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Shanarrea Melvin helps construct her Habitat for Humanity home in Chattanooga's Glass Farms area. Homeowners are required to put in hundreds of "sweat equity" hours and attend homeownership classes.
some text Habitat representative Cheryl Marsh says most Habitat homes, like Shanarrea Melvin's, pictured here, are energy efficient and appraised between $100,000 and $125,000.

When Shanarrea "Shan" Melvin was 13, her mother passed away. She'd grown up in public housing at East Lake Courts, and then was taken in by an aunt.

She soon changed homes again — this time to the dorms at Baylor School. "I was pretty good with the ball," Melvin says of what brought her to Baylor, where she was on the volleyball and basketball teams.

When her aunt moved away from Chattanooga, her father couldn't keep up with the payment arrangement with Baylor, so she went to live with him in Dalton and finished high school at Dalton High.

In May, Melvin, now 28, moved into a home where she can finally put down roots. The single mother of 8-year-old Treylen and 5-month-old Tristen says her life has changed in so many ways since she moved into her Habitat for Humanity home in the Glass Farms area. Currently a customer service agent for Awardcountry.com, a website offering custom medals, awards and plaques that has a physical location in Red Bank, she recently got a job as a 911 dispatcher that she'll start in a few weeks. Having their own home gives her sons a sense of stability, and Melvin no longer has to worry about whether her heat and air conditioning will work, or if she'll get slapped with a huge water bill because of the leaking toilet her landlord didn't fix.

"It's been a wonderful experience," she says of Habitat for Humanity. "It's not only a good program, the people who work there treat you as though you're family and not just a number. They're happy you're going through this process."

some text Shanarrea Melvin helps construct her Habitat for Humanity home in Chattanooga's Glass Farms area. Homeowners are required to put in hundreds of "sweat equity" hours and attend homeownership classes.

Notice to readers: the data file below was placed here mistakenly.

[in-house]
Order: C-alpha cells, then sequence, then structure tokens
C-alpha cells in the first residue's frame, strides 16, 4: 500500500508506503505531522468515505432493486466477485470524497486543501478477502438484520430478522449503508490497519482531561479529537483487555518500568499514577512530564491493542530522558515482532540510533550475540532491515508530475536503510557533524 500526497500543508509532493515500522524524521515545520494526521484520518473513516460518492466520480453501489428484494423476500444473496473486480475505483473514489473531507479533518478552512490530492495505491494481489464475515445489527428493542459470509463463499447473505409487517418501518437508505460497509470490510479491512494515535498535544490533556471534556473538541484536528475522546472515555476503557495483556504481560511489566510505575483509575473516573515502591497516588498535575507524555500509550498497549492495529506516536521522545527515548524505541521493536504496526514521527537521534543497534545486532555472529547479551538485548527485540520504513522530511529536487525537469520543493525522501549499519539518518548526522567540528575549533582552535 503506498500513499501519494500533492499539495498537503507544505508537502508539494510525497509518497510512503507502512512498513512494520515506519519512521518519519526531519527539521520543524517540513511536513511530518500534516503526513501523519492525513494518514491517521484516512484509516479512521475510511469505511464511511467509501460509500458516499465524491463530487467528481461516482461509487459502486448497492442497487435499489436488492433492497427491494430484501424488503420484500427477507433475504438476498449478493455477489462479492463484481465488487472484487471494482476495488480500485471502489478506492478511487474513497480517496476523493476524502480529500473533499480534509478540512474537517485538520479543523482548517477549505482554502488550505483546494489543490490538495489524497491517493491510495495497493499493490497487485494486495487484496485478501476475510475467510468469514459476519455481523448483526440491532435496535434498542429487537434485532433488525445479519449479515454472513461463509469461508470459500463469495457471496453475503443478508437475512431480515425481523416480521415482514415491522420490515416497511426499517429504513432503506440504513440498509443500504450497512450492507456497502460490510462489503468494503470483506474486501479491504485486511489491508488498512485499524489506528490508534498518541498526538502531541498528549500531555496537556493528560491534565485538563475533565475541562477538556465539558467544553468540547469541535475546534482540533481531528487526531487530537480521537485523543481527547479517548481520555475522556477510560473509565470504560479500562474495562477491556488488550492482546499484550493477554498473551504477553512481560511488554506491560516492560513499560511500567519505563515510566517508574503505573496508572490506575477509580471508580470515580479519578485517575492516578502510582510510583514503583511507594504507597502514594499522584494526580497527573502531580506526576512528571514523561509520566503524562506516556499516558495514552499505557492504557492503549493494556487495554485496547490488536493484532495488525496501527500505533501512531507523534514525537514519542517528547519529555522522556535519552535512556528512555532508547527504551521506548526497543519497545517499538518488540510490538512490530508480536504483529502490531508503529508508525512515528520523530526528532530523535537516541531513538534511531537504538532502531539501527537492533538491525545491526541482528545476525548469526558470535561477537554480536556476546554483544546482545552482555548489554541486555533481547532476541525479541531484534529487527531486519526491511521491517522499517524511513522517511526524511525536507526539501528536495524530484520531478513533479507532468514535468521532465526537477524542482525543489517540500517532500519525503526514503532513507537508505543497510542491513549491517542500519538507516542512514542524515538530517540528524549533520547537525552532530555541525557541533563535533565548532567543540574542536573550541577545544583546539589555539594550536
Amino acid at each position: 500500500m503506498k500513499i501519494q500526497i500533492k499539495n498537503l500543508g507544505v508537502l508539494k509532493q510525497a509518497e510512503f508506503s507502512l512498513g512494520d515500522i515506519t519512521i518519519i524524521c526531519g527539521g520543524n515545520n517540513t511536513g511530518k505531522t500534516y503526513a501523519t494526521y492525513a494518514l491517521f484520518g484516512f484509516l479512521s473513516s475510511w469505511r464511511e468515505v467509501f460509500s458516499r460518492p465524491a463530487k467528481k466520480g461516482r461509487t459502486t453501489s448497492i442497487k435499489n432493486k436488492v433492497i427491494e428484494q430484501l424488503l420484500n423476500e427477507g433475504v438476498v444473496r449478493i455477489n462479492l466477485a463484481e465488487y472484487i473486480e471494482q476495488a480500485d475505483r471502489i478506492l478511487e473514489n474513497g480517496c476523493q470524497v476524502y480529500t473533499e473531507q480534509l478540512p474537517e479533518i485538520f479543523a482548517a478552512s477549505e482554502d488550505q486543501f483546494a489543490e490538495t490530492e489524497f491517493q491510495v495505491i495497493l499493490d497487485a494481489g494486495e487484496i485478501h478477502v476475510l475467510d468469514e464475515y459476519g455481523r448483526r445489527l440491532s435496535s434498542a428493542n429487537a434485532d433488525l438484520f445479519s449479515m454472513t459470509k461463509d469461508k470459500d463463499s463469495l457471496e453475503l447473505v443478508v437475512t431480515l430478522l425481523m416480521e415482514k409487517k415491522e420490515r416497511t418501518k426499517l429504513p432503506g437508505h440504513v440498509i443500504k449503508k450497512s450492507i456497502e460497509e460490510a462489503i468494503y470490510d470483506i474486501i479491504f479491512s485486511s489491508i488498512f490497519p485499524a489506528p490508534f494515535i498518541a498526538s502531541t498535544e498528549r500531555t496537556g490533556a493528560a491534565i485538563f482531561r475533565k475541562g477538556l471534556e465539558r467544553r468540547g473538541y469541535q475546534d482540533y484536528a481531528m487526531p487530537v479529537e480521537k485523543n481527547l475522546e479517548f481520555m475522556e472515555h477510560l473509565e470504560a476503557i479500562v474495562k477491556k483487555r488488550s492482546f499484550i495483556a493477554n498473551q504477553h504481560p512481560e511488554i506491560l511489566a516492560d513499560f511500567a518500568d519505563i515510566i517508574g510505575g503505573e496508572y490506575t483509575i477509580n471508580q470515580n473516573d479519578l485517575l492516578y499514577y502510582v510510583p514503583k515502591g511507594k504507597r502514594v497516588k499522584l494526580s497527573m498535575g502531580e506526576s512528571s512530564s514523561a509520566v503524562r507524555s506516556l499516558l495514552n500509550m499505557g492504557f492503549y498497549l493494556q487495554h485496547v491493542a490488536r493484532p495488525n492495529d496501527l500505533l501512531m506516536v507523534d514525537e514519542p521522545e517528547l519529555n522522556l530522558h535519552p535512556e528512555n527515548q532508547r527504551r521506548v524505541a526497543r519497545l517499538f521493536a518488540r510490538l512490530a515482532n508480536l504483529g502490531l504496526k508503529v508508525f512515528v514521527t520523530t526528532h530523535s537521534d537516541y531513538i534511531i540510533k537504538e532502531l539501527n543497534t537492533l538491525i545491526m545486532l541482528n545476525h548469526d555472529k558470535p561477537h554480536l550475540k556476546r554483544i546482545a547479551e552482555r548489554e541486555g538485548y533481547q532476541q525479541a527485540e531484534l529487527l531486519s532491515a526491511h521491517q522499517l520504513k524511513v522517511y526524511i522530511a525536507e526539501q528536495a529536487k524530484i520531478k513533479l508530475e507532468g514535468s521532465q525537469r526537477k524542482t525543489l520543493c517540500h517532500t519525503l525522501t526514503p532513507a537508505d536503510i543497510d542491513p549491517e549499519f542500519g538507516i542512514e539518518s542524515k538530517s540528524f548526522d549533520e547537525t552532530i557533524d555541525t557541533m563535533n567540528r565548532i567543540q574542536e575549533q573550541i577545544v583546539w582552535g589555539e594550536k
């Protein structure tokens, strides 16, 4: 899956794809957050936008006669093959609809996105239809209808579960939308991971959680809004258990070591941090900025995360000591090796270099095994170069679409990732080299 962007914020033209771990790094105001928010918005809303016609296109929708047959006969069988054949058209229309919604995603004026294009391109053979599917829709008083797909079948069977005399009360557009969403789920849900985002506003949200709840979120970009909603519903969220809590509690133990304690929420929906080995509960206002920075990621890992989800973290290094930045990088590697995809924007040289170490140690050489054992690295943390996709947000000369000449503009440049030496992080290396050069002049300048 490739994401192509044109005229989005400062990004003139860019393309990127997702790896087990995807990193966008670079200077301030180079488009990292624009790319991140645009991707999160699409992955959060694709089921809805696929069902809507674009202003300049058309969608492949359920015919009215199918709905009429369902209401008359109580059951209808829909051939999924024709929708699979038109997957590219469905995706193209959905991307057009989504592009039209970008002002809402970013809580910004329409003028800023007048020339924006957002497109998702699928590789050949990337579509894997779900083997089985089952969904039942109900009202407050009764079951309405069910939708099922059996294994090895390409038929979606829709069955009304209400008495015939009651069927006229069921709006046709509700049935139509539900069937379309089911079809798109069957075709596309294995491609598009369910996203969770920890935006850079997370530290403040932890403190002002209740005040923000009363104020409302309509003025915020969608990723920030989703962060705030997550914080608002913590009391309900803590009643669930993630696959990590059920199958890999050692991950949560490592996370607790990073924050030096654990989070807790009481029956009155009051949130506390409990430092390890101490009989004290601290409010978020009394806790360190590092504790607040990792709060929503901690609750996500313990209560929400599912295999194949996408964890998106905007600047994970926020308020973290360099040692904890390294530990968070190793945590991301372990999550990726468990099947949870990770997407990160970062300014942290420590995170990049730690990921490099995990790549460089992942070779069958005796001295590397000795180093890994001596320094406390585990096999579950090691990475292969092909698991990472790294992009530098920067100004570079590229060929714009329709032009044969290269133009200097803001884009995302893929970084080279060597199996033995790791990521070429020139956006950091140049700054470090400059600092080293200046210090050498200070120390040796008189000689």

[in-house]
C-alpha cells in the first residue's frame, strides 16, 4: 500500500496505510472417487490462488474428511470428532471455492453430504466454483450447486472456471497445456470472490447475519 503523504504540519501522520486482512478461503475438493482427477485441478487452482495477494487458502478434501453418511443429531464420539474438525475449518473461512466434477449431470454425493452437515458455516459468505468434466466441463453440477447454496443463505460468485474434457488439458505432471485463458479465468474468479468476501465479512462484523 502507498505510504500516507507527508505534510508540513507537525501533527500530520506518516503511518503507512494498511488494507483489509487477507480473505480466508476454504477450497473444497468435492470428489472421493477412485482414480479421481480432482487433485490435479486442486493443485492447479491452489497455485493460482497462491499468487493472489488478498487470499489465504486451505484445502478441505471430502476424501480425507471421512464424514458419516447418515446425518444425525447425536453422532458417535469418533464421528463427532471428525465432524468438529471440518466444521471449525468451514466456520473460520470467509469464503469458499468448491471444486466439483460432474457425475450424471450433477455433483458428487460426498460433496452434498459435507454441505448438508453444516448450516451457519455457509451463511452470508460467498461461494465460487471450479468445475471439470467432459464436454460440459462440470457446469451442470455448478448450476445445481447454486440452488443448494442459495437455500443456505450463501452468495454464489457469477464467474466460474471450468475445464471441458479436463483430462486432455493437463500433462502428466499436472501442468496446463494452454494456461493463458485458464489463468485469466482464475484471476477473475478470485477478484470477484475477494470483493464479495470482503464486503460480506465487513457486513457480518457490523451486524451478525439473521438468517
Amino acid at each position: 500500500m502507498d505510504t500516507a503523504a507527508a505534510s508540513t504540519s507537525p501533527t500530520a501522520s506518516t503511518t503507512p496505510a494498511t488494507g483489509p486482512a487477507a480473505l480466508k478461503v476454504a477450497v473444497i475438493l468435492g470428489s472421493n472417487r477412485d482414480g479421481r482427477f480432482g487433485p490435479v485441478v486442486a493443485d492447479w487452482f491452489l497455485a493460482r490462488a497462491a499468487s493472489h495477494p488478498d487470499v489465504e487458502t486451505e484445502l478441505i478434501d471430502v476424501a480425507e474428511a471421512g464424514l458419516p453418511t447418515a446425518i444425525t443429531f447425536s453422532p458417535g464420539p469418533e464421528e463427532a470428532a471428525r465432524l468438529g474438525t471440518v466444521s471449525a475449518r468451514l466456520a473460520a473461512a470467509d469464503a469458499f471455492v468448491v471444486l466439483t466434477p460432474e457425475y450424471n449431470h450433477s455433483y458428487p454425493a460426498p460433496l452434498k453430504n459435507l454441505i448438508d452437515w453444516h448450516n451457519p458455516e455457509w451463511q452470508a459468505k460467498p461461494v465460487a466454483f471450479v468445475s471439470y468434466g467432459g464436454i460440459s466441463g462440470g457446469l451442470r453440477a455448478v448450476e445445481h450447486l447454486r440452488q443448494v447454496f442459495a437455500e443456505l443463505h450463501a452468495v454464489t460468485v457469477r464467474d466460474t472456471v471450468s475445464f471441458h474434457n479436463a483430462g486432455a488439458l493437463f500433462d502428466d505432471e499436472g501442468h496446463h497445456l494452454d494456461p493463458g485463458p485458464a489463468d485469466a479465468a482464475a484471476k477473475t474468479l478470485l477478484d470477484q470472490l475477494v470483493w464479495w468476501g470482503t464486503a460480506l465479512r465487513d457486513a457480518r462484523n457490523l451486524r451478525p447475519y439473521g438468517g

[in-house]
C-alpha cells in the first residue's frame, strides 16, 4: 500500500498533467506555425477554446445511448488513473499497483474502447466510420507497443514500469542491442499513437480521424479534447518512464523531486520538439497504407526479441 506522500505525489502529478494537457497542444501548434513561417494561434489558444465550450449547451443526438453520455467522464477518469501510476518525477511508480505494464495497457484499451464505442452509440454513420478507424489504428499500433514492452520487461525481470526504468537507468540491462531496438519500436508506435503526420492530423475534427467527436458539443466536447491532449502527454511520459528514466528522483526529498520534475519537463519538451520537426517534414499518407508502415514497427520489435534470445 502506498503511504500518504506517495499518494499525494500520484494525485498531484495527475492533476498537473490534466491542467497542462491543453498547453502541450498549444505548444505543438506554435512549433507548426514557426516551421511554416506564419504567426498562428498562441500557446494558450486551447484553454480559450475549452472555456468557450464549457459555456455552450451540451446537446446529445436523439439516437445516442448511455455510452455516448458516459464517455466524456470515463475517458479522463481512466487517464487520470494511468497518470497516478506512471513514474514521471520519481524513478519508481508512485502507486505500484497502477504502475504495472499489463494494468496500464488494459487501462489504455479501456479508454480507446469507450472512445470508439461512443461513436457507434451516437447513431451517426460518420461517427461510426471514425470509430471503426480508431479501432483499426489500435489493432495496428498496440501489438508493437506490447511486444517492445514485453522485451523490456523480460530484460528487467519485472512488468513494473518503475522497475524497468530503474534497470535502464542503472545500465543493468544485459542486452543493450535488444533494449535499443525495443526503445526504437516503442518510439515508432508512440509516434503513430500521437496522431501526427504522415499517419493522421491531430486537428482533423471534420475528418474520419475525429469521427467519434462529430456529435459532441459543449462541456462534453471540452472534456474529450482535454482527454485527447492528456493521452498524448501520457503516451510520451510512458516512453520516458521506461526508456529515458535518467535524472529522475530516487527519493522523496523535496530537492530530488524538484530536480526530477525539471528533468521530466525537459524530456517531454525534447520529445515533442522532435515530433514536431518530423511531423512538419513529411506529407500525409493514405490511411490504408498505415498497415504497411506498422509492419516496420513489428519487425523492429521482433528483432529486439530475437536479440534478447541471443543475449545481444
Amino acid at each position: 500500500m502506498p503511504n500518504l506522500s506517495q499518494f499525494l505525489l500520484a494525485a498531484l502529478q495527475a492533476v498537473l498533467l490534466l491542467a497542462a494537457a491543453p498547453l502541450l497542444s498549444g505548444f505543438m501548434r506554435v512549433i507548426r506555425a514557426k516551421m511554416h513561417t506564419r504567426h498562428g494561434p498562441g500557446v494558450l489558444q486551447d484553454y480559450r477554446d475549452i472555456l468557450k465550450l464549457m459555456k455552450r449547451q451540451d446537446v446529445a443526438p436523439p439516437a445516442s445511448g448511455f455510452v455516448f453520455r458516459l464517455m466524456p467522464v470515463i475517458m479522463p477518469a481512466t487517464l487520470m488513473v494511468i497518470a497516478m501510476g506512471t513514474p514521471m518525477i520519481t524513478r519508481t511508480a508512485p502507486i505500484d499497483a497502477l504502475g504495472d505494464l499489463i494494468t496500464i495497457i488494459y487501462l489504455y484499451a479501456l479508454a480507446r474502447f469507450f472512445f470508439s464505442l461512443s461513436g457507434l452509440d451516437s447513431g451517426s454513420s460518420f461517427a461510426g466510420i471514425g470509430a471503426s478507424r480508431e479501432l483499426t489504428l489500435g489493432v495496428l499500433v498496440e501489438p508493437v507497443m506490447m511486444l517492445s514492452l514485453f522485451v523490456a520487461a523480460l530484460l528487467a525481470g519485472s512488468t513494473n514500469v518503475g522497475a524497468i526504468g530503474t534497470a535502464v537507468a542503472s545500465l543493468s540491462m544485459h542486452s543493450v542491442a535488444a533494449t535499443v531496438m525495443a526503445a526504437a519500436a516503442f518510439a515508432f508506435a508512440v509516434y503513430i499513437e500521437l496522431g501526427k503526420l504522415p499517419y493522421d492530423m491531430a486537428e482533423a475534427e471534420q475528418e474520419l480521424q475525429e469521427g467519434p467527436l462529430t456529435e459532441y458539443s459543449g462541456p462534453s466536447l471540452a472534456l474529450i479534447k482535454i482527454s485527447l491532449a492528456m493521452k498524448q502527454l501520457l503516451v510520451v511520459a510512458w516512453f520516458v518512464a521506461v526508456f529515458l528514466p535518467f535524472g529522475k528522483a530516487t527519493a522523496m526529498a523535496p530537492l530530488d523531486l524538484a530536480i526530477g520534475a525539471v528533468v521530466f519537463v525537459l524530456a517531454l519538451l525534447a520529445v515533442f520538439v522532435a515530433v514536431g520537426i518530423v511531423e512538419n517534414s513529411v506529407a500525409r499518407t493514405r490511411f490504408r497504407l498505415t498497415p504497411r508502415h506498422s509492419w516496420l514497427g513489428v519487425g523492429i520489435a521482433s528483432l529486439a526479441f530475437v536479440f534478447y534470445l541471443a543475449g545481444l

Cheryl Marsh, Habitat's director of family services, recruits new applicants and walks them through the application process until they're ready to close on their new home. She says that process usually takes three to four months, and she tells applicants that becoming a Habitat homeowner is a faith journey — but one that's well worth it. In the end, they get a brand-new home for which they only have to pay $500 a month, including their mortgage principal, city and county property taxes, and homeowners' insurance.

"It's just an incredible program and incredible opportunity for those who are really seeking to become homeowners," Marsh says.

The Melvin family's home was a show of faith in more than one way. It was Habitat for Humanity of Greater Chattanooga's first Faith Build, in which nine churches of various denominations contributed volunteers and $5,000 each to the project. Participating churches were Christ United Methodist, Collegedale Community Seventh-day Adventist, North River Seventh-day Adventist, Ooltewah Seventh-day Adventist, Ooltewah United Methodist, Standifer Gap Seventh-day Adventist, St. Francis of Assisi Episcopal, St. Paul's Episcopal and Two Rivers.

"There's so much division and hatred and ugliness in our world," Eric Light, director of Reach Ministries at Ooltewah United Methodist Church, said following the groundbreaking. "But the feeling that came over me as we stood there is: This is what's right with the world."

In the past, individual churches have supported Habitat's work, and one local congregation has built 18 homes with the organization, according to Habitat Development Director Dominique Brandt. But this marked the first time local organizers "very intentionally" assembled sponsors and volunteers from different religious backgrounds to work toward a shared goal.

It will not be the last, says Brandt.

Like many Habitat homeowners, Melvin learned of the program from another Habitat homeowner. Melvin's godmother, who'd been a source of emotional support since her mom's passing, purchased a Habitat home 17 years ago and told her she should apply.

The 0-percent interest rate was a huge draw for Melvin. She'd looked into purchasing a home before going to Habitat, but couldn't afford the 5 percent interest rate the bank wanted to charge on her mortgage.

The three main requirements to be a Habitat homeowner are a need for housing, such as living in overcrowded or unsafe conditions or paying rent that's too high for one's income level; an ability to pay their mortgage payments and other household expenses each month, as well as $2,600 in closing costs; and a willingness to be a partner, putting in hundreds of sweat equity hours and attending 20 homeowner education classes on topics like budgeting, fire safety and understanding wills.

"I put my blood, sweat and tears into the house," says Melvin, who was pregnant throughout the process.

Most Habitat homes have three or four bedrooms and two full bathrooms, and are appraised between $100,000 and $125,000, Marsh says. They include large appliances (refrigerator, stove, dishwasher) and washer and dryer hookups.

"They're well-built, energy-efficient houses," she says.

Melvin's oldest son loves his new home, and it may lead him to a future career, she says. One day, Treylen wants to be just like Roy Jarvis, senior project manager for Habitat for Humanity and the lead contractor for their home, his mother says. "He thinks it's the coolest job he's ever seen in his life," says Melvin, who is looking forward to one day passing the three-bedroom, two-bath home home down to Treylen — something she believes her mother would have done for her if she could.

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